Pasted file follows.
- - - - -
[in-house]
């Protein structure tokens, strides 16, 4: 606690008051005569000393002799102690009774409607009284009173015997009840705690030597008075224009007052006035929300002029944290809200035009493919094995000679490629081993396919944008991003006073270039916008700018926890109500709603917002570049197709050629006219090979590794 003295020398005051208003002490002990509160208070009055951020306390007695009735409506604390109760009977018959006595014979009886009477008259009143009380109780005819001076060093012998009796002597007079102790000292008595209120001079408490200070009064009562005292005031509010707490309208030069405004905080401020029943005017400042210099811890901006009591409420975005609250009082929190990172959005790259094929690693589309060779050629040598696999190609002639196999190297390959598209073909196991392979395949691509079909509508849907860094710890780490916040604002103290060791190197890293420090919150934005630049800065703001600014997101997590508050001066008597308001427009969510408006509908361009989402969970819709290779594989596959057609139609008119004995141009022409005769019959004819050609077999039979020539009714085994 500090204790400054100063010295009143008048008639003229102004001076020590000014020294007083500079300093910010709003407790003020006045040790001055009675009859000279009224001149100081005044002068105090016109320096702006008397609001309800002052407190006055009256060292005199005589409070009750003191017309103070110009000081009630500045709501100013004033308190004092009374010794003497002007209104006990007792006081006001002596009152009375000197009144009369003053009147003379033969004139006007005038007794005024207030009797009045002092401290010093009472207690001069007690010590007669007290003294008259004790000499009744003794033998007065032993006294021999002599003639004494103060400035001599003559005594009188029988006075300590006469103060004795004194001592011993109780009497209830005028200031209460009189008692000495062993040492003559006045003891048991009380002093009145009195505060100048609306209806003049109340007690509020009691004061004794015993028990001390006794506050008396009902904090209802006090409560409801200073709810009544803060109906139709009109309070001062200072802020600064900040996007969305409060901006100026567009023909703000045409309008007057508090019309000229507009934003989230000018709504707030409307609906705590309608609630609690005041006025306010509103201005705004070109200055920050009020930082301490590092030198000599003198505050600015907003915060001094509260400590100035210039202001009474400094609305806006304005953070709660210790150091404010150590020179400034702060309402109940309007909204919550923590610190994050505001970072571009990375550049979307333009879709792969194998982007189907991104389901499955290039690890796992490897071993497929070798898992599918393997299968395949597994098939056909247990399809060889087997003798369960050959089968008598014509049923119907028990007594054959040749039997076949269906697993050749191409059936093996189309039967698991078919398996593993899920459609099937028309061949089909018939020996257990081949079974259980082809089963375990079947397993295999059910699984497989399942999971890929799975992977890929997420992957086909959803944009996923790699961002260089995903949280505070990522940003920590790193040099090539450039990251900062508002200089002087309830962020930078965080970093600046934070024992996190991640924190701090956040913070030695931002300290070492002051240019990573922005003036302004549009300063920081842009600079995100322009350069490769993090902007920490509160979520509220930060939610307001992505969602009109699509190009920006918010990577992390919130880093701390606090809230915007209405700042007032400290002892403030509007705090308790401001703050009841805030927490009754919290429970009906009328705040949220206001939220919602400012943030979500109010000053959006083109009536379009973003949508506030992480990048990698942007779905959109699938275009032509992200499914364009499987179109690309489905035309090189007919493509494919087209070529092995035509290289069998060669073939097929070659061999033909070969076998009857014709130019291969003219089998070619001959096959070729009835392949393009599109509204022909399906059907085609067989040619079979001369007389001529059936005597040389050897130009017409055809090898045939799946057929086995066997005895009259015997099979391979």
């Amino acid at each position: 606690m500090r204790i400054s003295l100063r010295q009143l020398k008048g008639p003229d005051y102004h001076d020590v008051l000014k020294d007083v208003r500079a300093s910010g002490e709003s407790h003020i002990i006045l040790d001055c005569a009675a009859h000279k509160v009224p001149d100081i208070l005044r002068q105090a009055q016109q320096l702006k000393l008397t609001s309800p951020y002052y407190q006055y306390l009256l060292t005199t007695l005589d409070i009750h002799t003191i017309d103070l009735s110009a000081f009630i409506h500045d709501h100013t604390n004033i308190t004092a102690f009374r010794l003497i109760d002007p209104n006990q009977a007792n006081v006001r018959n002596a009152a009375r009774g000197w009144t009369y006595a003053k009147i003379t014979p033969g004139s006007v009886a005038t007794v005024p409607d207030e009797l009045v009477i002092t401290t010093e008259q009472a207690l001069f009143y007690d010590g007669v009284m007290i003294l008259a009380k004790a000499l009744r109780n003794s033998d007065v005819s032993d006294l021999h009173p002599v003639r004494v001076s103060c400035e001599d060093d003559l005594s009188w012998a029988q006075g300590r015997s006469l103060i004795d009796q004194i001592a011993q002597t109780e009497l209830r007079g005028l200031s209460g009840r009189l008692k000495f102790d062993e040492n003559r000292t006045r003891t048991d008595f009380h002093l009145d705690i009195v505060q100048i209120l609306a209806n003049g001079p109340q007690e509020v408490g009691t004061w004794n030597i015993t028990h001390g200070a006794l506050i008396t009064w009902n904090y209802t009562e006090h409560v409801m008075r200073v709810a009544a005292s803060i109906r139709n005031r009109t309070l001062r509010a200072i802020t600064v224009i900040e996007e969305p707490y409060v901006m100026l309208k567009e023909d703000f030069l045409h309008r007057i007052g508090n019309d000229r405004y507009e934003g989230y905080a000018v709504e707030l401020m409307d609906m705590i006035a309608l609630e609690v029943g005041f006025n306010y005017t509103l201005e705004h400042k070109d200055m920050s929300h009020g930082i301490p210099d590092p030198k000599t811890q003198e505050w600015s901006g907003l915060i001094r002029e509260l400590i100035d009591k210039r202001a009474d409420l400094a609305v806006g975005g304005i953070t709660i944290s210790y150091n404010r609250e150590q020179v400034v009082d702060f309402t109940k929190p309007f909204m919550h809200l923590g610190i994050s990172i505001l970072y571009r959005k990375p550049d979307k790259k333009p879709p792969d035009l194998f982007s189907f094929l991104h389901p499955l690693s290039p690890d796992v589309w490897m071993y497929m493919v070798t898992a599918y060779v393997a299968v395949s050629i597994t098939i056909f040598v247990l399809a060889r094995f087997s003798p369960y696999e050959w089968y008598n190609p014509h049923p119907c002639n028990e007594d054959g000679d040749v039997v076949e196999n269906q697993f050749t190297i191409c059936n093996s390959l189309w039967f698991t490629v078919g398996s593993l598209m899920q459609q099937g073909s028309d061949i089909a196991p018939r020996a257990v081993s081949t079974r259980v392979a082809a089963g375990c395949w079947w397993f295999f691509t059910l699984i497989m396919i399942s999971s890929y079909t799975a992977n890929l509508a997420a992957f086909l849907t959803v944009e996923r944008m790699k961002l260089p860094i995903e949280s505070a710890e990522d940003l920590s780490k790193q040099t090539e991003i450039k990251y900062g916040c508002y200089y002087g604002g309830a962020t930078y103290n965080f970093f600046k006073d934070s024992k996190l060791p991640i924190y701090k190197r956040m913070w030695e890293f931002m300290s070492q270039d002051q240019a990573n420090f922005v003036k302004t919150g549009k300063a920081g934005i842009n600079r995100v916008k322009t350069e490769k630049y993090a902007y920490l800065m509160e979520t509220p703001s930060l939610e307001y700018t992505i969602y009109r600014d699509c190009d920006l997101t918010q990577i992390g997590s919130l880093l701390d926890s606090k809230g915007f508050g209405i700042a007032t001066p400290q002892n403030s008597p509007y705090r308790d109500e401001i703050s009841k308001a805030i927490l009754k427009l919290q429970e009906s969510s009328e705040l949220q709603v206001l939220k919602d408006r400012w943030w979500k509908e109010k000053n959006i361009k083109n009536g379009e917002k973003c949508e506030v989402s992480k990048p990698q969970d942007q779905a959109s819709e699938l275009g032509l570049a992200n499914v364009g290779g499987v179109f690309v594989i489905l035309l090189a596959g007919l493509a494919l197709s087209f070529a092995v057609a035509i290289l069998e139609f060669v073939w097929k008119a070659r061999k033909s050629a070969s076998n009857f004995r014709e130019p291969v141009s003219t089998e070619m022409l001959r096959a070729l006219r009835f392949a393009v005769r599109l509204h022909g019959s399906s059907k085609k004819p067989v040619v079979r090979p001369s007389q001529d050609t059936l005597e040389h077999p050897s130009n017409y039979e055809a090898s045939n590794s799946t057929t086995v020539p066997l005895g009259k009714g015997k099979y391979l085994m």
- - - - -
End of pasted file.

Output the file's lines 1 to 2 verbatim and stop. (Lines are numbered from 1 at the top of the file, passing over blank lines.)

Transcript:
[in-house]
């Protein structure tokens, strides 16, 4: 606690008051005569000393002799102690009774409607009284009173015997009840705690030597008075224009007052006035929300002029944290809200035009493919094995000679490629081993396919944008991003006073270039916008700018926890109500709603917002570049197709050629006219090979590794 003295020398005051208003002490002990509160208070009055951020306390007695009735409506604390109760009977018959006595014979009886009477008259009143009380109780005819001076060093012998009796002597007079102790000292008595209120001079408490200070009064009562005292005031509010707490309208030069405004905080401020029943005017400042210099811890901006009591409420975005609250009082929190990172959005790259094929690693589309060779050629040598696999190609002639196999190297390959598209073909196991392979395949691509079909509508849907860094710890780490916040604002103290060791190197890293420090919150934005630049800065703001600014997101997590508050001066008597308001427009969510408006509908361009989402969970819709290779594989596959057609139609008119004995141009022409005769019959004819050609077999039979020539009714085994 500090204790400054100063010295009143008048008639003229102004001076020590000014020294007083500079300093910010709003407790003020006045040790001055009675009859000279009224001149100081005044002068105090016109320096702006008397609001309800002052407190006055009256060292005199005589409070009750003191017309103070110009000081009630500045709501100013004033308190004092009374010794003497002007209104006990007792006081006001002596009152009375000197009144009369003053009147003379033969004139006007005038007794005024207030009797009045002092401290010093009472207690001069007690010590007669007290003294008259004790000499009744003794033998007065032993006294021999002599003639004494103060400035001599003559005594009188029988006075300590006469103060004795004194001592011993109780009497209830005028200031209460009189008692000495062993040492003559006045003891048991009380002093009145009195505060100048609306209806003049109340007690509020009691004061004794015993028990001390006794506050008396009902904090209802006090409560409801200073709810009544803060109906139709009109309070001062200072802020600064900040996007969305409060901006100026567009023909703000045409309008007057508090019309000229507009934003989230000018709504707030409307609906705590309608609630609690005041006025306010509103201005705004070109200055920050009020930082301490590092030198000599003198505050600015907003915060001094509260400590100035210039202001009474400094609305806006304005953070709660210790150091404010150590020179400034702060309402109940309007909204919550923590610190994050505001970072571009990375550049979307333009879709792969194998982007189907991104389901499955290039690890796992490897071993497929070798898992599918393997299968395949597994098939056909247990399809060889087997003798369960050959089968008598014509049923119907028990007594054959040749039997076949269906697993050749191409059936093996189309039967698991078919398996593993899920459609099937028309061949089909018939020996257990081949079974259980082809089963375990079947397993295999059910699984497989399942999971890929799975992977890929997420992957086909959803944009996923790699961002260089995903949280505070990522940003920590790193040099090539450039990251900062508002200089002087309830962020930078965080970093600046934070024992996190991640924190701090956040913070030695931002300290070492002051240019990573922005003036302004549009300063920081842009600079995100322009350069490769993090902007920490509160979520509220930060939610307001992505969602009109699509190009920006918010990577992390919130880093701390606090809230915007209405700042007032400290002892403030509007705090308790401001703050009841805030927490009754919290429970009906009328705040949220206001939220919602400012943030979500109010000053959006083109009536379009973003949508506030992480990048990698942007779905959109699938275009032509992200499914364009499987179109690309489905035309090189007919493509494919087209070529092995035509290289069998060669073939097929070659061999033909070969076998009857014709130019291969003219089998070619001959096959070729009835392949393009599109509204022909399906059907085609067989040619079979001369007389001529059936005597040389050897130009017409055809090898045939799946057929086995066997005895009259015997099979391979």